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August 2006

Birmingham Dribbler

by Marc Horovitz

The model
Back in the earliest days of steam, in the mid to late 1800s, the idea of the railway captured the public's imagination like nothing had before. Toy makers soon were making replicas of greater or lesser fidelity to the prototypes for children of all ages to play with. It wasn't long before primitive steam toys came into being, as well.

The earliest of these toys, made by any number of German and British manufacturers, had oscillating cylinders that tended to leak, leaving a wet trail wherever they went. These became generally known as "dribblers" and more specifically known in Britain as "Birmingham dribblers," since that's where many were made.

The example at hand is of more recent manufacture. It's not a replica of a specific model, though it incorporates features of many. It is constructed entirely of brass and has a pair of single-acting oscillating cylinders set at 180 degrees for continuous running. It has the added amenity of a throttle (which many dribblers lacked), and a whistle that would produce a high-pitched peep. These were commonly called "peanut whistles." An ornate safety valve sits atop the boiler.

The locomotive has cast wheels and a cast frame. All other parts are turnings or bar. A wooden buffer beam is featured at the front. No coupler is provided, as it is doubtful that an engine like this would have had the power to pull much anyway. It was considered something of a minor miracle that the engine would go at all. While the unit would run on rails, it was also designed as a floor toy. To help it along, the front axle could be turned so that the engine would travel in a circle. The drivers have knurled flanges, too, to prevent the engine from slipping on slick surfaces.

The burner on this little monster is nothing but a chunk of cotton wadding held in place beneath the boiler by a steel clip. The idea was that you fill the boiler halfway with water, soak the cotton in alcohol and set it alight. I've never run this engine -- I'm not that adventurous.

This engine was marketed in the mid 1970s as a product of Bassett-Lowke (Railways). The Bassett-Lowke company of old ceased making model trains in 1953, when W.J. Bassett-Lowke died. In the late 1960s, a new company was formed by Ivan Rutherford Scott, Allen Levy, and Roland Fuller. This company was called Bassett Lowke (Railways) and it took over the old Bassett-Lowke logo. The company had a wonderful store, called The Steam Age, on Cadogan Street in London. Here, they sold new and second-hand steam models of all types, but mostly railway related. I had the pleasure of visiting a couple of times and the store was spectacular in its displays. Sadly it did not survive past the 1980s.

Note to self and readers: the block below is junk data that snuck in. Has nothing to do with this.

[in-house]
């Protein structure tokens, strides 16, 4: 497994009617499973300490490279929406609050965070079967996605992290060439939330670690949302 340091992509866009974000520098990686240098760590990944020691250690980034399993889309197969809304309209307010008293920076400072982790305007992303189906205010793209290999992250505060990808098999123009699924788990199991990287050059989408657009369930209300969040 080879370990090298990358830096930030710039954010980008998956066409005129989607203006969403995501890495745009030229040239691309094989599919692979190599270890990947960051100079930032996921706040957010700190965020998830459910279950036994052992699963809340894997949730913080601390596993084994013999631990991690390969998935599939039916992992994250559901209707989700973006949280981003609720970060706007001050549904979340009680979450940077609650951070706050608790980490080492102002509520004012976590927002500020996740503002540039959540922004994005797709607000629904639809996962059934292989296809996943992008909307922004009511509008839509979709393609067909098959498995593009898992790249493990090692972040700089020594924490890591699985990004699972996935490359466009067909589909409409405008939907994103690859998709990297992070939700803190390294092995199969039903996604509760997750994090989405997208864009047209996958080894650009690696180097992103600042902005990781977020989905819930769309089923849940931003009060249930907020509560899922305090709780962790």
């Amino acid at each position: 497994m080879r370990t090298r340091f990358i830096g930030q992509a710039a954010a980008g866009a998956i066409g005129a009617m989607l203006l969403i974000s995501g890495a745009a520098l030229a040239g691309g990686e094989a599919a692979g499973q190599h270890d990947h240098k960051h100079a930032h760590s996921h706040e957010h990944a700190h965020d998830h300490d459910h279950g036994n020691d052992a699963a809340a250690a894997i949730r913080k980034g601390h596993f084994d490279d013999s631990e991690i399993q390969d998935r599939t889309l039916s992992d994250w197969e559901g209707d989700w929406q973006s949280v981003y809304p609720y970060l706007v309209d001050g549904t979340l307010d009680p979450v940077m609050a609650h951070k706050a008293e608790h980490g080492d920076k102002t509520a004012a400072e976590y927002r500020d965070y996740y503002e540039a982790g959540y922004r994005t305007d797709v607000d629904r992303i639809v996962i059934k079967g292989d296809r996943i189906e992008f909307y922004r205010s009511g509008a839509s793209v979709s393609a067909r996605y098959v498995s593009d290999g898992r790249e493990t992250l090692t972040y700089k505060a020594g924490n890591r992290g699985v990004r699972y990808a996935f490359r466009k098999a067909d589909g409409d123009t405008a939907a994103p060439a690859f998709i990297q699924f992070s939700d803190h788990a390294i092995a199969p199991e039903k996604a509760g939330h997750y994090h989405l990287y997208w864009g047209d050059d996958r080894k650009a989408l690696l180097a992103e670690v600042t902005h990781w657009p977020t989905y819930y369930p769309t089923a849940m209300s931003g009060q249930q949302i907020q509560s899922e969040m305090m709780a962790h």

The dribbler shown here was marketed by Bassett-Lowke (Railways) as their own, but who actually made it? I don't know. A similar engine was later marketed by Maxwell Hemmens. If anyone has further information about this locomotive, I'd like to hear from you.

Builder Bassett-Lowke (Railways) (nominally)
Date built Mid 1970s
Gauge 2-5/8"
Scale ---
Boiler Pot
Fittings Safety valve, throttle, whistle
Fuel Alcohol
Blow-off pressure 10 psi (?)
Cylinders Two, single-acting oscillators
Reversing gear None
Lubricator None
Weight 2 pounds, 2 ounces
Dimensions Length over end beams, 6-3/4"; width, 4"; height, 5-1/2"
Although its proportions are less than elegant, this chunky toy does exude a certain charm. It could be considered the Basic Steam Locomotive, having just enough in the way of appurtenances to qualify it as one.
The front of the locomotive features unsprung buffers and a wooden buffer beam. The leading wheels have been turned so the engine will travel in a circle. The rudimentary footplate. A throttle valve lets steam into the line, where it goes to drilled-out passages in the frame casting, then to the cylinders.
Above: An ornate but unsophisticated safety valve and whistle adorn the boiler top.
Above right: This diabolical burner is just some cotton wadding in a tin pan. Light it and stand back!
Right: In order to help the engine along when running on the living-room carpet, the flanges were knurled. Original models of this nature were built before gauges were standardized. This one would probably travel on track with rails around 2-5/8" apart.
Below: The underside of the engine is basic in the extreme. Note how the front axle pivots. The burner just clips between the frames.

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